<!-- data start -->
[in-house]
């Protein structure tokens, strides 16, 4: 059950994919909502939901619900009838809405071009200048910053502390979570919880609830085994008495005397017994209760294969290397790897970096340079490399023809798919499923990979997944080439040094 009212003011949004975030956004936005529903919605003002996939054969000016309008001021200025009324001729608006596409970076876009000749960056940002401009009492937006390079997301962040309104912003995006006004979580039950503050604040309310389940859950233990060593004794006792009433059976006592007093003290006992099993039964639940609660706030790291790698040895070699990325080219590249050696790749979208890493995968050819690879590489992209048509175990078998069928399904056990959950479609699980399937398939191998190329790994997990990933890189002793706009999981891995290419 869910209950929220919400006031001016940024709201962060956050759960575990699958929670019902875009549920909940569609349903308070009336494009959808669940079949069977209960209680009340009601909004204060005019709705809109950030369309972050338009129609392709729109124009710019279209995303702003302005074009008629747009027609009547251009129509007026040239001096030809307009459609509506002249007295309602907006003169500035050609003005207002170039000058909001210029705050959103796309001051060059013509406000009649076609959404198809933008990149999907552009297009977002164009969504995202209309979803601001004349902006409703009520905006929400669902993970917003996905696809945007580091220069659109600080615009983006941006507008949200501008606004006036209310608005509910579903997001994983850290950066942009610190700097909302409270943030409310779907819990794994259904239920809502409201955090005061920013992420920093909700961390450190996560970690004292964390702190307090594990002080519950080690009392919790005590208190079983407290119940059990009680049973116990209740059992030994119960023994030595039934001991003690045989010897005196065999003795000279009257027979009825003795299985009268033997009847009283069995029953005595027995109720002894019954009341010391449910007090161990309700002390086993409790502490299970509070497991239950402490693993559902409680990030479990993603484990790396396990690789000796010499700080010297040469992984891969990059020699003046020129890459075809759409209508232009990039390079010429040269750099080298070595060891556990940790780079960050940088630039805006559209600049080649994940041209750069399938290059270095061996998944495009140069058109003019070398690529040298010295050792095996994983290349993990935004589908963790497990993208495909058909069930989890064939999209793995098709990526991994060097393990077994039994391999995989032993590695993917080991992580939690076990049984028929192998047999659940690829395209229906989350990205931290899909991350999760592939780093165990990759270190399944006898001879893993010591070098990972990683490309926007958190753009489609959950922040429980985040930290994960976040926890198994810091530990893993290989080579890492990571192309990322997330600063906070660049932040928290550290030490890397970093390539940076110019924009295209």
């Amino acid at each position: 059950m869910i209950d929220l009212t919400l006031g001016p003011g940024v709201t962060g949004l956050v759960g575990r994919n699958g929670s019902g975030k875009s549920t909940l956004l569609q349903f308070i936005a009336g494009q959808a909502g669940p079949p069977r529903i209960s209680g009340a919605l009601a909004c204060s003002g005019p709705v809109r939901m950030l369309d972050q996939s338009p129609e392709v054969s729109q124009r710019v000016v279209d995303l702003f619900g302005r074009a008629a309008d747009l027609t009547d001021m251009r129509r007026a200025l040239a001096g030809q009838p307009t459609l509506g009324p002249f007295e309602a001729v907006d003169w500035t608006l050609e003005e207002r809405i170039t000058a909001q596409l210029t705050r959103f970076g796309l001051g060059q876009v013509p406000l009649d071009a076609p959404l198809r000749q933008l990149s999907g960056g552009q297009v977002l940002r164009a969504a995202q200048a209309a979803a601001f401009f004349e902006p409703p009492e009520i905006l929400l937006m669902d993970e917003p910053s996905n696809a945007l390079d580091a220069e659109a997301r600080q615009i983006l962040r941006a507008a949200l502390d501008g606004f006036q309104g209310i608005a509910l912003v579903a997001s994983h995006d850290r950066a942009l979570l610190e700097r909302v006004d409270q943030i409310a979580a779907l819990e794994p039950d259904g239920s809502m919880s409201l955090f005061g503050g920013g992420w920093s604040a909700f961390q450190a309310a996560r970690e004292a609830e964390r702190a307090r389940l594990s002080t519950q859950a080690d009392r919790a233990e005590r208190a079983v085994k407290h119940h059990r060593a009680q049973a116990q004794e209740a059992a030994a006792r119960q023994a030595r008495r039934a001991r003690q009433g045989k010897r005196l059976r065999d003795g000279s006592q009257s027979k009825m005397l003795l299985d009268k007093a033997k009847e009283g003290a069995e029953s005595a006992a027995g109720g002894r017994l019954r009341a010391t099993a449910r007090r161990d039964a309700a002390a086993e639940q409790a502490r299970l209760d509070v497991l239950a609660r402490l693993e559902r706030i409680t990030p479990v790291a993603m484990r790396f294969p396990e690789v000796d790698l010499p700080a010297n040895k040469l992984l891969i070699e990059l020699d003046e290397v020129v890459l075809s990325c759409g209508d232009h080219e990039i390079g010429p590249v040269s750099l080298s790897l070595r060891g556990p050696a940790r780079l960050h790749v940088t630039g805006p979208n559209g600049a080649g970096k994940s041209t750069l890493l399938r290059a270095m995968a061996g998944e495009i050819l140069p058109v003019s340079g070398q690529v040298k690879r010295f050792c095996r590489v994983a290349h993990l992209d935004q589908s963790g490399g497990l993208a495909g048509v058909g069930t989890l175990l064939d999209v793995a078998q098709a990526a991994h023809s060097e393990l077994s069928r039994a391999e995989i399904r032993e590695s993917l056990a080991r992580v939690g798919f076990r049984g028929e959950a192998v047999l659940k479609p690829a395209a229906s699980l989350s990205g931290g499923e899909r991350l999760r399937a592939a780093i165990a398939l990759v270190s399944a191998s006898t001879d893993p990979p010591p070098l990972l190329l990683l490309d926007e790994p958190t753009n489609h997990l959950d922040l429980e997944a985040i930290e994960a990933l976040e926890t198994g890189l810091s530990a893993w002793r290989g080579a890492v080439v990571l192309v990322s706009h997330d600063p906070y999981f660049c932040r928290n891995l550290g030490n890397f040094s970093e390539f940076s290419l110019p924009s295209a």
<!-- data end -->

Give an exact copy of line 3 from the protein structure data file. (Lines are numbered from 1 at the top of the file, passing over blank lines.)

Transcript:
């Amino acid at each position: 059950m869910i209950d929220l009212t919400l006031g001016p003011g940024v709201t962060g949004l956050v759960g575990r994919n699958g929670s019902g975030k875009s549920t909940l956004l569609q349903f308070i936005a009336g494009q959808a909502g669940p079949p069977r529903i209960s209680g009340a919605l009601a909004c204060s003002g005019p709705v809109r939901m950030l369309d972050q996939s338009p129609e392709v054969s729109q124009r710019v000016v279209d995303l702003f619900g302005r074009a008629a309008d747009l027609t009547d001021m251009r129509r007026a200025l040239a001096g030809q009838p307009t459609l509506g009324p002249f007295e309602a001729v907006d003169w500035t608006l050609e003005e207002r809405i170039t000058a909001q596409l210029t705050r959103f970076g796309l001051g060059q876009v013509p406000l009649d071009a076609p959404l198809r000749q933008l990149s999907g960056g552009q297009v977002l940002r164009a969504a995202q200048a209309a979803a601001f401009f004349e902006p409703p009492e009520i905006l929400l937006m669902d993970e917003p910053s996905n696809a945007l390079d580091a220069e659109a997301r600080q615009i983006l962040r941006a507008a949200l502390d501008g606004f006036q309104g209310i608005a509910l912003v579903a997001s994983h995006d850290r950066a942009l979570l610190e700097r909302v006004d409270q943030i409310a979580a779907l819990e794994p039950d259904g239920s809502m919880s409201l955090f005061g503050g920013g992420w920093s604040a909700f961390q450190a309310a996560r970690e004292a609830e964390r702190a307090r389940l594990s002080t519950q859950a080690d009392r919790a233990e005590r208190a079983v085994k407290h119940h059990r060593a009680q049973a116990q004794e209740a059992a030994a006792r119960q023994a030595r008495r039934a001991r003690q009433g045989k010897r005196l059976r065999d003795g000279s006592q009257s027979k009825m005397l003795l299985d009268k007093a033997k009847e009283g003290a069995e029953s005595a006992a027995g109720g002894r017994l019954r009341a010391t099993a449910r007090r161990d039964a309700a002390a086993e639940q409790a502490r299970l209760d509070v497991l239950a609660r402490l693993e559902r706030i409680t990030p479990v790291a993603m484990r790396f294969p396990e690789v000796d790698l010499p700080a010297n040895k040469l992984l891969i070699e990059l020699d003046e290397v020129v890459l075809s990325c759409g209508d232009h080219e990039i390079g010429p590249v040269s750099l080298s790897l070595r060891g556990p050696a940790r780079l960050h790749v940088t630039g805006p979208n559209g600049a080649g970096k994940s041209t750069l890493l399938r290059a270095m995968a061996g998944e495009i050819l140069p058109v003019s340079g070398q690529v040298k690879r010295f050792c095996r590489v994983a290349h993990l992209d935004q589908s963790g490399g497990l993208a495909g048509v058909g069930t989890l175990l064939d999209v793995a078998q098709a990526a991994h023809s060097e393990l077994s069928r039994a391999e995989i399904r032993e590695s993917l056990a080991r992580v939690g798919f076990r049984g028929e959950a192998v047999l659940k479609p690829a395209a229906s699980l989350s990205g931290g499923e899909r991350l999760r399937a592939a780093i165990a398939l990759v270190s399944a191998s006898t001879d893993p990979p010591p070098l990972l190329l990683l490309d926007e790994p958190t753009n489609h997990l959950d922040l429980e997944a985040i930290e994960a990933l976040e926890t198994g890189l810091s530990a893993w002793r290989g080579a890492v080439v990571l192309v990322s706009h997330d600063p906070y999981f660049c932040r928290n891995l550290g030490n890397f040094s970093e390539f940076s290419l110019p924009s295209a």